UNDERSTANDING A BROKEN SYSTEM: THE FIRST STEP TO LIVING IN TRANSITION
When I have conversations with friends and family about changes that I’ve made in hopes that I can live more lightly on the planet, I often don’t know where to start. I don’t want to seem preachy or pushy but also want to be encouraging. For the time being, my community and I are still pegged as “hippies“, “tree huggers”, or just plain old crazy. But I am hopeful for our society to reach a point when our kind of crazy becomes the norm and the excessive and wasteful culture becomes the crazy one.
Until we start to see that type of cultural shift, people are pretty much on their own to find their own entry point into theTransition Movement and discover their own path to resilience, but having worked in this movement for the past few years and sharing stories with others, there is definitely a pattern of behaviour that seems to lead people to action.
The first step to making change in one’s life is often inspired by the realization that whatever is currently in place no longer works.
Doesn’t matter where you start, it’s not hard to see that our institutions are failing us. Looking at the factors that have shaped our first-world culture, particularly in the North America in the last 50–60 years, it’s pretty clear how our choices have led us to our current state of affairs. It’s easy to point fingers and place blame, but I think what we need more than that is a clear picture of the current state of affairs so that we can start to make change. I’ve outlined a couple of articles across a variety of topics. I would argue that our culture in North America is in need of change in the following areas:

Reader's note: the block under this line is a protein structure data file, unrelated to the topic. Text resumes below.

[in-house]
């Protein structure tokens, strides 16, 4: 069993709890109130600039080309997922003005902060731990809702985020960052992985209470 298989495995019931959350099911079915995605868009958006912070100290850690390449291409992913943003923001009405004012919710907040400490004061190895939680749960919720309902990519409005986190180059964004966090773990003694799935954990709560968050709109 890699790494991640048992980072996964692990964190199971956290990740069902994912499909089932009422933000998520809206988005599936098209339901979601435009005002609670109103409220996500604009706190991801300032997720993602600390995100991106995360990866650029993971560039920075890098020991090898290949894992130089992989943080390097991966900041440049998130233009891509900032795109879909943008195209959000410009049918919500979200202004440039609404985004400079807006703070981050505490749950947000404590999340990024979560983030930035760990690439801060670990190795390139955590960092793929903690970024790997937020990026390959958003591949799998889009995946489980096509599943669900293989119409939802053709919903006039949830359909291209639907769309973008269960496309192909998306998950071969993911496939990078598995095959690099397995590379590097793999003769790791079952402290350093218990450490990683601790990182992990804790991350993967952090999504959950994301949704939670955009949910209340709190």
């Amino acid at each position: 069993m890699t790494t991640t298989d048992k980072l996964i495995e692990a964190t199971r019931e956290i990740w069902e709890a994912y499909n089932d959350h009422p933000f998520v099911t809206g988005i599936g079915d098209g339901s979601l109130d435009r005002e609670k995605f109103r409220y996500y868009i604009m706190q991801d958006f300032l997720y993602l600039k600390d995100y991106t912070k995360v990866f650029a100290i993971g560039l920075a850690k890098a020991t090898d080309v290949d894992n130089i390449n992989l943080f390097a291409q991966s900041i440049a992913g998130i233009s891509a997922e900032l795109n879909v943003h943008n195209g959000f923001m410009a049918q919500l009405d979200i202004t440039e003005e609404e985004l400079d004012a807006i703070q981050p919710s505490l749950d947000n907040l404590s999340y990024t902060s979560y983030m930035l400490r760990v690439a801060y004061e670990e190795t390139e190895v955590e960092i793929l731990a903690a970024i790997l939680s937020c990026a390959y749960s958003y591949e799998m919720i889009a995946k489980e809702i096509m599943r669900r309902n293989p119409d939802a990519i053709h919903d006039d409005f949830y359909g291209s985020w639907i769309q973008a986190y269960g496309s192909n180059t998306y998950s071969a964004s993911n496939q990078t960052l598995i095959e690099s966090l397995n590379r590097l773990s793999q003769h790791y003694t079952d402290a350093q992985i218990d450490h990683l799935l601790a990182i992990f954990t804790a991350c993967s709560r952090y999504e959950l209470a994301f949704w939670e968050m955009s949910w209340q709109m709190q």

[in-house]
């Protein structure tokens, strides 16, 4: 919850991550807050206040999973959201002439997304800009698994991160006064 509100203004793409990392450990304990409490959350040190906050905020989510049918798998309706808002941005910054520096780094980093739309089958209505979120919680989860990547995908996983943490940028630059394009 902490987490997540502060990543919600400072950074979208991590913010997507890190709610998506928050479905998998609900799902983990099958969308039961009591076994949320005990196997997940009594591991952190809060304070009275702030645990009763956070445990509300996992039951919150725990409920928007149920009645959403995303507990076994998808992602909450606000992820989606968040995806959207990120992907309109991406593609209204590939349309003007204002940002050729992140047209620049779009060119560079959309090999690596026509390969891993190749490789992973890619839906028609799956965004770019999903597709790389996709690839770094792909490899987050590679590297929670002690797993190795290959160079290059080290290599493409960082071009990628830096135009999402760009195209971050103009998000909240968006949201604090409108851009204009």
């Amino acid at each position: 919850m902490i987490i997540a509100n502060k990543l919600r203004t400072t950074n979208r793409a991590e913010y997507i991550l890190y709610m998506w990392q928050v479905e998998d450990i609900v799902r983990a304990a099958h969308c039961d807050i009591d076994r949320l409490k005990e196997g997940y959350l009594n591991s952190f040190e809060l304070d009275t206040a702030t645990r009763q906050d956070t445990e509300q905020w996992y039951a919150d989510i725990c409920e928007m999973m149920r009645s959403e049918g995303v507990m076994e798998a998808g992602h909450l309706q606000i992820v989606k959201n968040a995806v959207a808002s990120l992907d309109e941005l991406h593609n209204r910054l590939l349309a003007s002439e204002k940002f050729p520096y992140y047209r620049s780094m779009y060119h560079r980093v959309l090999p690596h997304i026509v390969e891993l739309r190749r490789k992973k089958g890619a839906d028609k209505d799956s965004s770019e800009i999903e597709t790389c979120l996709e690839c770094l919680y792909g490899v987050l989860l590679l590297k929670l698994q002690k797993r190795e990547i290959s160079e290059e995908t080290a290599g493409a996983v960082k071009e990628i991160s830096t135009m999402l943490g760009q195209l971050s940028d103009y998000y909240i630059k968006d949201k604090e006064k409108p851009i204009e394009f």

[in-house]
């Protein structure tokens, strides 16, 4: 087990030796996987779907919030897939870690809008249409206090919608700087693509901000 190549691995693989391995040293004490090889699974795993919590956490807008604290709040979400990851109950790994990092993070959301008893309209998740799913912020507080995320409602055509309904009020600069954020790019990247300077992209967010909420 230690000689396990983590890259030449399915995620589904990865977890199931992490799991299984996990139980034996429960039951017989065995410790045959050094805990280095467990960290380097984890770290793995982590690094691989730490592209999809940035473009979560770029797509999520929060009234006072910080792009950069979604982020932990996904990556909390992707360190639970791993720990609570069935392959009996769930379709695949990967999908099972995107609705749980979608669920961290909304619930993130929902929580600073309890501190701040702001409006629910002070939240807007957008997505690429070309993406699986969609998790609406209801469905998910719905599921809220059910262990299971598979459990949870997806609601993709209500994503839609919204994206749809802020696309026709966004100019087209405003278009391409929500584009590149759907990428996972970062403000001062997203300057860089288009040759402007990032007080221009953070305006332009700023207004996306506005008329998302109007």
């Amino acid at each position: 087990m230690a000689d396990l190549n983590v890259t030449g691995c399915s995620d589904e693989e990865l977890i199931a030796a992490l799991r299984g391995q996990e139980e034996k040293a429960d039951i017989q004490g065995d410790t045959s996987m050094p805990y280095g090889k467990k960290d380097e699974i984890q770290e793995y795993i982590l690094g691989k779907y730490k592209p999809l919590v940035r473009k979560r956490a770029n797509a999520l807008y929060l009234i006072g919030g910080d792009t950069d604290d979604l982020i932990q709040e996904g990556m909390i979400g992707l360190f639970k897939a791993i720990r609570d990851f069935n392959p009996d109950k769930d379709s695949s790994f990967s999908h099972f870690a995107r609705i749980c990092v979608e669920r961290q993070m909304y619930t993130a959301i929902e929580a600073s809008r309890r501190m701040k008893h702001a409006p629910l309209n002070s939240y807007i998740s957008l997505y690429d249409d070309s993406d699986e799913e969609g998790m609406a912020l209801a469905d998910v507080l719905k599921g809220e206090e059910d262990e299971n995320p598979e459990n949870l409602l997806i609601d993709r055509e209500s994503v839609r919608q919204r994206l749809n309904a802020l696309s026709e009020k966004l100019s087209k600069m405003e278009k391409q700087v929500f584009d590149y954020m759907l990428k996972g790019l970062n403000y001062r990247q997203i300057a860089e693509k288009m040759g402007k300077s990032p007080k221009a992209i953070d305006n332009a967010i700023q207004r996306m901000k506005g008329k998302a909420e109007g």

- Fork the Economy by Douglas Rushkoff: “We have to stop looking at our economy as a broken system, but one that is working absolutely true to its original design. It’s time to be progressive — and this means initiating systemic changes.”
- REconomy Project: Building Resilient Local Economies by Transition US: “We believe it is both possible and necessary to build a just, regenerative economy that enhances ecological stewardship and quality of life.”http://www.transitionus.org/reconomy-project-building-resilient-local-economies
- Building a Resilient Economy by Matt Stoller: “Today’s economy relies on a globalized supply chain — where a single broken link can lead to widespread financial catastrophe.”
- Our Broken Environment Kills a Quarter of Us by John Tozzi: “Pollution and other hazards caused 12.6 million deaths worldwide in 2012, the WHO says.”
- March temperature smashes 100-year global record by Damian Carrington: “Average global temperature was 1.07C hotter — beating last month’s previous record increase.”
- The Trouble with Cheap Oil by Michael Specter: “High oil prices would force us to find another way to power the world. It was a nice dream, but it’s over now. We are awash in cheap oil.”
- Mental disorders affect one in four people by WHO: “One in four people in the world will be affected by mental or neurological disorders at some point in their lives. Around 450 million people currently suffer from such conditions, placing mental disorders among the leading causes of ill-health and disability worldwide.”